Rating review running in NSW
New South Wales has launched its long-delayed review of the local government rating system.
The review kicks off in earnest in Sydney this week with a public hearing before IPART Independent Pricing and Regulatory Tribunal.
The review has been set up to design a new, fairer rating system, and is due to report back in December this year.
“The local government sector has long argued that a more effective rating system is key to financial sustainability, rather than forced amalgamations which merely compound systemic problems,” Local Government NSW President Keith Rhoades said.
“Forced amalgamation is not, and has never been, the answer to better or stronger local government.”
Cr Rhoades said the core financial problem for councils came from the combination of cost-shifting and rate-pegging; an inefficient rating system full of archaic exemptions; and a shrinking share of Federal funding – a cluster of the worst kind which squeezed council finances from all directions.
“Cost shifting – the process by which local government is forced to pick up the tab for services passed onto them primarily by the State Government – wipes more than $600 million off local government revenue every year,” he said.
“At the same time rate-pegging means that revenue goes down in real terms, so councils are continuously being asked to do more and more with less.
“The only reason the problem isn’t worse is because the vast majority of councils work very hard each and every year to increase productivity and reduce costs, and the concern is that this must eventually impact service provision and jobs.”
Cr Rhoades says discussions on rates and council revenue are always difficult because governments of all persuasions assume the solutions are politically unpalatable.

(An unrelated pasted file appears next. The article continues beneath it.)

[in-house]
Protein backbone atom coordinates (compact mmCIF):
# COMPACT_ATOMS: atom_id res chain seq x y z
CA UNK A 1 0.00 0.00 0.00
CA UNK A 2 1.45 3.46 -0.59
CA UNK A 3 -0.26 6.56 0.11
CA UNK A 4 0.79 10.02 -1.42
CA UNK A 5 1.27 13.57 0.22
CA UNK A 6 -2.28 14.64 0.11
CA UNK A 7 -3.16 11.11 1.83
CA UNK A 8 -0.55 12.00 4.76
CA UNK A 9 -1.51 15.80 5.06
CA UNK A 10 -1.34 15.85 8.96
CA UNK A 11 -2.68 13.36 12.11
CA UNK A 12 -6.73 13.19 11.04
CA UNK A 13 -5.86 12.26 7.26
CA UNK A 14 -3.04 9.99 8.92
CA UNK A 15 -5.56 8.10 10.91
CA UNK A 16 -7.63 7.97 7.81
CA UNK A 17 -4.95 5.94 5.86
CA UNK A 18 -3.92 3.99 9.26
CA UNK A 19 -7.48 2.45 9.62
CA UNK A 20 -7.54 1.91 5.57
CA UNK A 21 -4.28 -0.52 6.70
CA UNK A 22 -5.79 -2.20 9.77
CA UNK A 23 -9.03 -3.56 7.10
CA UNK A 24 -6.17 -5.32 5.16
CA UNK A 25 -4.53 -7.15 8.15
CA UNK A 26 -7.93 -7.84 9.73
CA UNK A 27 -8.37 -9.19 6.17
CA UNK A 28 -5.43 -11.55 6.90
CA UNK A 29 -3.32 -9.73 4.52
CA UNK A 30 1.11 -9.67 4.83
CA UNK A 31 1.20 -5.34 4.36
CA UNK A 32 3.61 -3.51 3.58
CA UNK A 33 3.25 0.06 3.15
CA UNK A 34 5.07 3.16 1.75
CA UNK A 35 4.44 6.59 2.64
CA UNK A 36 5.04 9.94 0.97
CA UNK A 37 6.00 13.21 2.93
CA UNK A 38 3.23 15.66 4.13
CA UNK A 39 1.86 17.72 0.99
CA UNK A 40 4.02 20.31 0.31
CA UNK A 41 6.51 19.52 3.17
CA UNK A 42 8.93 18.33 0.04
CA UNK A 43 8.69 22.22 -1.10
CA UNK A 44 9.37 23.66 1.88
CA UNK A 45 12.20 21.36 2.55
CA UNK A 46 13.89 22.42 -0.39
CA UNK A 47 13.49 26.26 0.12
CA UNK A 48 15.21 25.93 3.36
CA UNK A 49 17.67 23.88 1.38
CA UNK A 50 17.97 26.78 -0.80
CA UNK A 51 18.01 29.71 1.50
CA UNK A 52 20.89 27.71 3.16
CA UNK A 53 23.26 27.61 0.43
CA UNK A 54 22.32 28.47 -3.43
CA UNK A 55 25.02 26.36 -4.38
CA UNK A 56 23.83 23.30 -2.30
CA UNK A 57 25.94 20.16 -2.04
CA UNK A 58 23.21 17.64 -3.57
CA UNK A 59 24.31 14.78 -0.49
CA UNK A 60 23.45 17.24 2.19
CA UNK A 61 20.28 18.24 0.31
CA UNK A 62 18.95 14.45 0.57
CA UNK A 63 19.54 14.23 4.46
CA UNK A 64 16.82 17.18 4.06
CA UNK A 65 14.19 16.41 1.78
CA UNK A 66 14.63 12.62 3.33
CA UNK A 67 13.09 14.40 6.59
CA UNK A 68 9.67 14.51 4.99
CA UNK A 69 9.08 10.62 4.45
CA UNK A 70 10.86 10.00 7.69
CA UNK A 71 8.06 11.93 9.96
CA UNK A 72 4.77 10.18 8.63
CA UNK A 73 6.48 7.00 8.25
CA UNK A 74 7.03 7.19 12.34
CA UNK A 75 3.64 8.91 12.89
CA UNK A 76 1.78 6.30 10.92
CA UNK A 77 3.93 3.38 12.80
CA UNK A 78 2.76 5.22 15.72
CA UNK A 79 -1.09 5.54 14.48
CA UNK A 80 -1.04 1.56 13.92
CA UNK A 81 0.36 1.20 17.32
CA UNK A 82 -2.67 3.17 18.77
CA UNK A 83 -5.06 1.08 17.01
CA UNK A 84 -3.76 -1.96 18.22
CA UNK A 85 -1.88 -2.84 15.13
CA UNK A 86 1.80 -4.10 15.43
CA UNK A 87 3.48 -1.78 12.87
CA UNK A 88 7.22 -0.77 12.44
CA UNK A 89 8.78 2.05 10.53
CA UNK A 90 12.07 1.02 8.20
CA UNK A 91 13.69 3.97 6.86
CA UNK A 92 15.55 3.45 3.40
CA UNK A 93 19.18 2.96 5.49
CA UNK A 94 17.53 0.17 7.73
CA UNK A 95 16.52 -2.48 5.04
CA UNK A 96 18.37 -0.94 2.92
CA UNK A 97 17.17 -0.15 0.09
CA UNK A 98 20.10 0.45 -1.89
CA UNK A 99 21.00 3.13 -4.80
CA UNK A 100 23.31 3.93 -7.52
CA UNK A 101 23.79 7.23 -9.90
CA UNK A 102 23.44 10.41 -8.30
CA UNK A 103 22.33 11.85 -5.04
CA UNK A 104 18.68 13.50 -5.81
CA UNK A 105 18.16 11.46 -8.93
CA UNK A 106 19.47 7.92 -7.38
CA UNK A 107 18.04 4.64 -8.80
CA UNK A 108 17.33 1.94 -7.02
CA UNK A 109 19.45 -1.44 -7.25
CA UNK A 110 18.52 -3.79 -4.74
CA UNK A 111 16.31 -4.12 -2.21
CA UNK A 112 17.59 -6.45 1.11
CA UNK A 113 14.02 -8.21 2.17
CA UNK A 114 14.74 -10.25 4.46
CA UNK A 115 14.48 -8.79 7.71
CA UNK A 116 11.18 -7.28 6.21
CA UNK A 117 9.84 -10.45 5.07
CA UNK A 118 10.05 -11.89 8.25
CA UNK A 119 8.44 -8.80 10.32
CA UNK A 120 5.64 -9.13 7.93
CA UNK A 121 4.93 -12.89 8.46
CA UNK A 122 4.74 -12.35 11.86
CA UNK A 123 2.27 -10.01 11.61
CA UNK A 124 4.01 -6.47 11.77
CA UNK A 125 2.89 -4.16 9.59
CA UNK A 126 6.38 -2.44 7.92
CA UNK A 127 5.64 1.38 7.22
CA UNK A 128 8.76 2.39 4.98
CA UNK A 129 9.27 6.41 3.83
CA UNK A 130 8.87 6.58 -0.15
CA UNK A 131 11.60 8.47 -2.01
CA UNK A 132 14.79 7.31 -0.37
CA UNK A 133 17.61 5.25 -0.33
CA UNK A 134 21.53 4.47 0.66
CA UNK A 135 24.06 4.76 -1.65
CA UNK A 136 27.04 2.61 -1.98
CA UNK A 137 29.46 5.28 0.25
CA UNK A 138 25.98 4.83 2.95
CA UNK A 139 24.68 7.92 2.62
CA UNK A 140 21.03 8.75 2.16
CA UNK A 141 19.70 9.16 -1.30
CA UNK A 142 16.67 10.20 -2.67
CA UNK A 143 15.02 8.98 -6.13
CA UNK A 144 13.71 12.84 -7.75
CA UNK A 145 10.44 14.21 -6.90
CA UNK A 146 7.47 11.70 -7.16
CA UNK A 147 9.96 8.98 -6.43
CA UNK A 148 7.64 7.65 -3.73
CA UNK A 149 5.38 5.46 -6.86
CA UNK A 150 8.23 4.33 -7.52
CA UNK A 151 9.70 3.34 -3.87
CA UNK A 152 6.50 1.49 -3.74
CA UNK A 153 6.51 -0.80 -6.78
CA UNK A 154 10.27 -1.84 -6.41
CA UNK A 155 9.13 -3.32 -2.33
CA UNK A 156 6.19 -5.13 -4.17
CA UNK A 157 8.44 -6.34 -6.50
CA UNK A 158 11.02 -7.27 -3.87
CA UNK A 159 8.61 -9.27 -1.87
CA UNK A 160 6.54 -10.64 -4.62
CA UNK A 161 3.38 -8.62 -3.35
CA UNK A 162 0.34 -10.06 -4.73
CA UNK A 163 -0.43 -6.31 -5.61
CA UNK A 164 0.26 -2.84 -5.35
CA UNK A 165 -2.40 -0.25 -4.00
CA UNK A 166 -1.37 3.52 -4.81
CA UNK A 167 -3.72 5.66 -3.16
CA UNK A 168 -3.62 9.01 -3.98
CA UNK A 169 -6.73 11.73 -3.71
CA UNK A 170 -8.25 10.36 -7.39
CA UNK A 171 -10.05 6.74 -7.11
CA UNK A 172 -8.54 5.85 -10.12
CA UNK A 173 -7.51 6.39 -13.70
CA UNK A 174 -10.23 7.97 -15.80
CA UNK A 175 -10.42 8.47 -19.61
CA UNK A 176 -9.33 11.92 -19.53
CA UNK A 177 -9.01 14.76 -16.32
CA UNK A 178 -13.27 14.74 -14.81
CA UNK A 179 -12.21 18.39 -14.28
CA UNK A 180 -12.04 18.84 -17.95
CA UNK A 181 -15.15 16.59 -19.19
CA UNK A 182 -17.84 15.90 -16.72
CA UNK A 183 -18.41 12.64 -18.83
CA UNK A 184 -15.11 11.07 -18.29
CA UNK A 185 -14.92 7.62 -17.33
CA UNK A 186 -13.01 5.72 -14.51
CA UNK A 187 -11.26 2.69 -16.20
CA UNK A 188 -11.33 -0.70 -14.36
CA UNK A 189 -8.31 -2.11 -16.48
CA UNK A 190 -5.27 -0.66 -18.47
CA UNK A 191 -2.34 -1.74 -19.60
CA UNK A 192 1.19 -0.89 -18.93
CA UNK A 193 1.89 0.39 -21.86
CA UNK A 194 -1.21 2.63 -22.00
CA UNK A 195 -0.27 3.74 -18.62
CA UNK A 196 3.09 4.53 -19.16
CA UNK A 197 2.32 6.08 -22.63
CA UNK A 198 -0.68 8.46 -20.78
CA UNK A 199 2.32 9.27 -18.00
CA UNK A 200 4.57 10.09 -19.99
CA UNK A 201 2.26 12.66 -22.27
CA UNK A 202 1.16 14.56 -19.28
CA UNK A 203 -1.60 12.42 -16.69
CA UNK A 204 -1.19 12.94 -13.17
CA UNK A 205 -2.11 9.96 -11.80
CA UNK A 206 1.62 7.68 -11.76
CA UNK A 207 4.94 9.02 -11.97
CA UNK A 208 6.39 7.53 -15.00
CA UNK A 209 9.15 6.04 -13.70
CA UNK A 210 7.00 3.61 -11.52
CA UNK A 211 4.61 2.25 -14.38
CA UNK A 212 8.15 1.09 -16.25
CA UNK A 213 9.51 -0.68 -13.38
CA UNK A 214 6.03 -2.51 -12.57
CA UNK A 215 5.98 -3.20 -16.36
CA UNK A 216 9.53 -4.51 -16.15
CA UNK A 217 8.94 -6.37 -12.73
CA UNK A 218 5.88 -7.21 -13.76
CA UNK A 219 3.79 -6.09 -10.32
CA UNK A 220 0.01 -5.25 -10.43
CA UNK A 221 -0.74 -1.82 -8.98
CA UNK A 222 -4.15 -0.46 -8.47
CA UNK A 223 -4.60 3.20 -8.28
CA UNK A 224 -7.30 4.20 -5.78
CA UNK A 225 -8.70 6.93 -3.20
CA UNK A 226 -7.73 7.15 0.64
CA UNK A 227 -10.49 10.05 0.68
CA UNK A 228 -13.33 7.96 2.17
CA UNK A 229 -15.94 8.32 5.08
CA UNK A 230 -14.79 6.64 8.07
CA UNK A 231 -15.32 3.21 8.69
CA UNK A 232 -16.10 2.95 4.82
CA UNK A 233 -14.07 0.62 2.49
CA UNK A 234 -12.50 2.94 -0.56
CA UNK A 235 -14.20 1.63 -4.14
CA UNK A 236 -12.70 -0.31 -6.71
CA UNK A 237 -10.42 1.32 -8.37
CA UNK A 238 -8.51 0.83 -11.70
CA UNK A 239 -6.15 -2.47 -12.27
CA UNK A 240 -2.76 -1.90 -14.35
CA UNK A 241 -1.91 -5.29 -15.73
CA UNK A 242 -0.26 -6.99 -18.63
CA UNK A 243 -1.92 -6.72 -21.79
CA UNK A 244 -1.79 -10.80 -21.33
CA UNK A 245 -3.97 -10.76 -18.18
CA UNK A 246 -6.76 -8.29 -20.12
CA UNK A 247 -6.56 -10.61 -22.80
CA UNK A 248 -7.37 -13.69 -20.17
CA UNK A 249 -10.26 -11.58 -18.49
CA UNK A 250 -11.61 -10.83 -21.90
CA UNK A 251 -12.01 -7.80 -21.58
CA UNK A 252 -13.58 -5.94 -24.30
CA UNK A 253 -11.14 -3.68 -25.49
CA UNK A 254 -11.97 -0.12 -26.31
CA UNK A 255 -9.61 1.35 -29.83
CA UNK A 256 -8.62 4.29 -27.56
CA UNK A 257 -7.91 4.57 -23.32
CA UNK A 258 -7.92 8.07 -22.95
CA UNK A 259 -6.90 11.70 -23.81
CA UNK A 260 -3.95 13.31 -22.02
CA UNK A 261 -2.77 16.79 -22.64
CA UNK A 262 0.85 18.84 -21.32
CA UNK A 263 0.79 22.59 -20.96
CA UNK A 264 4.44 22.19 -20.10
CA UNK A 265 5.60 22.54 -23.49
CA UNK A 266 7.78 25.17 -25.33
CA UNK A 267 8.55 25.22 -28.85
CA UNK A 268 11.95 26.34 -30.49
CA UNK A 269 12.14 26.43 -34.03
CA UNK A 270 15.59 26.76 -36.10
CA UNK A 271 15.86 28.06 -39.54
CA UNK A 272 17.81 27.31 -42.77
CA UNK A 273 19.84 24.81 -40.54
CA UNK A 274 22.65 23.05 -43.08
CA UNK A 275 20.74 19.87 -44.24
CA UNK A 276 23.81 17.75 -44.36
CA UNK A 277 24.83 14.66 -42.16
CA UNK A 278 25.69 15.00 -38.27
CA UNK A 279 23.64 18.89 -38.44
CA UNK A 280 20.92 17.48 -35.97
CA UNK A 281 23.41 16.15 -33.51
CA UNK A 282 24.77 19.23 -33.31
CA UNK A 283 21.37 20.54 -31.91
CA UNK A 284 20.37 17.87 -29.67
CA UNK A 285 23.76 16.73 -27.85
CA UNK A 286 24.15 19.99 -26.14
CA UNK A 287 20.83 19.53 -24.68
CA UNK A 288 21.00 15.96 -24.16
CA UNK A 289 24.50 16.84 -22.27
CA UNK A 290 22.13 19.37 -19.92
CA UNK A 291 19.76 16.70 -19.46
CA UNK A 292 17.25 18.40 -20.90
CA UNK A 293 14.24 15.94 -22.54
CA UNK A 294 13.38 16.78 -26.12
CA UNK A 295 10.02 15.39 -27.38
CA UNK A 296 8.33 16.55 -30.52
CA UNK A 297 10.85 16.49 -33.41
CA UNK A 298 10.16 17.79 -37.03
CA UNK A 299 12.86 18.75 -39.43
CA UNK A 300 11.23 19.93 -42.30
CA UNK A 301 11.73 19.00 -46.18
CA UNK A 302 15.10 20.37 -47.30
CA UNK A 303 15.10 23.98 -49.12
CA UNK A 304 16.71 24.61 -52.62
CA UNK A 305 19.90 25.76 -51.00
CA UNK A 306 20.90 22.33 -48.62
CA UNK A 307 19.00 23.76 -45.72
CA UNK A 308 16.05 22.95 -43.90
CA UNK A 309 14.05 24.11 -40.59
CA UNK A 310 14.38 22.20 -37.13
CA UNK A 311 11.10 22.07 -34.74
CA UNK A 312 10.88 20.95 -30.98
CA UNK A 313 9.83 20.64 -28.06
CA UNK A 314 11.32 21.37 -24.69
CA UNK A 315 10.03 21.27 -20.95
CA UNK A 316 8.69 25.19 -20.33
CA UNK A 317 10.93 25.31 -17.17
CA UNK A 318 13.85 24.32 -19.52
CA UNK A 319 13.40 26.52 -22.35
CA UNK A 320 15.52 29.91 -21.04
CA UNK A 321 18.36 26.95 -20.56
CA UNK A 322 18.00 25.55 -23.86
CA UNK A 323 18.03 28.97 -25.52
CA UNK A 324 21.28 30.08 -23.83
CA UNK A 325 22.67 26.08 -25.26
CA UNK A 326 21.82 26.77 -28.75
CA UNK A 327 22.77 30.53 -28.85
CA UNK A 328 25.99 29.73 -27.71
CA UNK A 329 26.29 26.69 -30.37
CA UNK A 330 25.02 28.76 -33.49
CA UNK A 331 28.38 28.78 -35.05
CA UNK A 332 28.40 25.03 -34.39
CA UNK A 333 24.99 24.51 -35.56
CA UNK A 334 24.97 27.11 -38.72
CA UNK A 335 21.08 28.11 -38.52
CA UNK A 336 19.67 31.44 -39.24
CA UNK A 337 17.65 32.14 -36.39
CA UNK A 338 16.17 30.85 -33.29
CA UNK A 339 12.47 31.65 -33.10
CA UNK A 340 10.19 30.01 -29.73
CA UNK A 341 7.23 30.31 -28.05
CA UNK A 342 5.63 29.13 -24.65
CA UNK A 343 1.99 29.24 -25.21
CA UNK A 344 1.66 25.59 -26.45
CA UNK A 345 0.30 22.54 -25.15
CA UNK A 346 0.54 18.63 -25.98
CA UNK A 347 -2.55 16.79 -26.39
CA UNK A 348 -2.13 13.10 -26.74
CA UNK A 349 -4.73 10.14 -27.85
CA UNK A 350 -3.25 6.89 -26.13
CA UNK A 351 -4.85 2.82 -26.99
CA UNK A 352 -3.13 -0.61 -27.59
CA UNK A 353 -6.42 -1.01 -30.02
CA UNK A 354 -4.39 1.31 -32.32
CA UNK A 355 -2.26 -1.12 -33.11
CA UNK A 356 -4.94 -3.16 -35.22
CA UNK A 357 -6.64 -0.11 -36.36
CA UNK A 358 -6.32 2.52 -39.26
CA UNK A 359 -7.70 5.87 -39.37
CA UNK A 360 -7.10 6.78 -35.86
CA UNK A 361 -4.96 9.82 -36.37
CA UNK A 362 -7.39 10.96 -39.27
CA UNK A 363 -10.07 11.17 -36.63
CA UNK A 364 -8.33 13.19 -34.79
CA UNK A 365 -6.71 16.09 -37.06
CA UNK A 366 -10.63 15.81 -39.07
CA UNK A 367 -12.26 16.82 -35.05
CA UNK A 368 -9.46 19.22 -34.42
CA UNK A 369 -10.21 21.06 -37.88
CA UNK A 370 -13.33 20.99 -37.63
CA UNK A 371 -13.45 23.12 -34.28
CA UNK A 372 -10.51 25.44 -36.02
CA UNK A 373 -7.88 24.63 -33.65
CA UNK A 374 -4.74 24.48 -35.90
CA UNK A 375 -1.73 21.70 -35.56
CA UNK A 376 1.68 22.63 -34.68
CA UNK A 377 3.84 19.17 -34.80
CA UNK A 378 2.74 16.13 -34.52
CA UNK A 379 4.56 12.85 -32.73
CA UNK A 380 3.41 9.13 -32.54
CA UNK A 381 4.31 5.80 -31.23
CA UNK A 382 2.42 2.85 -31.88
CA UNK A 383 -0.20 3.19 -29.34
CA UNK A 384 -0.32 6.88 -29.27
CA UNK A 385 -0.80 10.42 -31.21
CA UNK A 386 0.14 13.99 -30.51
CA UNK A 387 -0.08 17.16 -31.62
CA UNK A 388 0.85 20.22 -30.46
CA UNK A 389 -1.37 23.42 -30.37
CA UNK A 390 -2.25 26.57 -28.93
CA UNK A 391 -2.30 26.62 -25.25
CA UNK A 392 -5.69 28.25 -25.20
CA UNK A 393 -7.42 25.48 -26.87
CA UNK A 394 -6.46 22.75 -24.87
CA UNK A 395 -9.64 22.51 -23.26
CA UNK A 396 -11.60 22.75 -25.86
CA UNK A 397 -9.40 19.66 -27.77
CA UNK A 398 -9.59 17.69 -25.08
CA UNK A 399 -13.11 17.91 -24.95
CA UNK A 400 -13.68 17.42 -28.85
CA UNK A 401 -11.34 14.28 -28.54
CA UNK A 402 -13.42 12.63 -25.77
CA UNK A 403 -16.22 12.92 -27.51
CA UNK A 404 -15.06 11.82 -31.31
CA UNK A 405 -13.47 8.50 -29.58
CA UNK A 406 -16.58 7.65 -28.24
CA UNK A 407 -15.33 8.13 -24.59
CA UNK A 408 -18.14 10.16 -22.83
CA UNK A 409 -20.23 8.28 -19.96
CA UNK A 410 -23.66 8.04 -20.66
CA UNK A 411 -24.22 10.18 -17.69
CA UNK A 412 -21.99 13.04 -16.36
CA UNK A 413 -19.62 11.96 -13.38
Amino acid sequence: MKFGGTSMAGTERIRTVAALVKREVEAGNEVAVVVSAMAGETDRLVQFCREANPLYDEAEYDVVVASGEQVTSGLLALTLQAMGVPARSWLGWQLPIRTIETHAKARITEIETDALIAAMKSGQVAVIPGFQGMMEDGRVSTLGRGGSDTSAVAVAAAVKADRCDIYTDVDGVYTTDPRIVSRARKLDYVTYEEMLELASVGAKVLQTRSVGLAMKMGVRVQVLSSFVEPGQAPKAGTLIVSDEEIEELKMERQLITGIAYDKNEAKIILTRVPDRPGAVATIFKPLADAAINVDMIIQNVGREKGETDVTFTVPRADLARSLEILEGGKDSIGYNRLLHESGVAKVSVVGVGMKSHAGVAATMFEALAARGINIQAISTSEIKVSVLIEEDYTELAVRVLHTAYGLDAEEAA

He pointed to the Baird Government’s own terms of reference as a clear illustration of how political sensitivities can work against fiscal sustainability and meaningful reform.
“The Terms of Reference for this inquiry direct IPART to recommend the best way to freeze rate paths for four years,” Cr Rhoades said.
“It’s understandable that the State Government wants to be seen as the good guys in this exercise - but the reality is that a four-year rate path freeze for amalgamating councils will only exacerbate the very real problems the review is supposed to help fix.
“We’re undermining the chance of a comprehensive solution before we start.”
Cr Rhoades said at least IPART offered an opportunity to move beyond the heated hyperbole of politics or shock-horror headlines about rate rises.
“It’s easy to label councils greedy or lazy in a 3-second sound-bite, but that sort of superficial approach achieves nothing,” he said.
“It certainly doesn’t deliver the outcome we all want, which is a financially sustainable local government system able to deliver the right level of services to residents and ratepayers.
“I am confident that IPART will approach this inquiry in an objective and equitable manner, and while the Tribunal may have been hamstrung by its Term of Reference, I look forward to their analysis and recommendations.”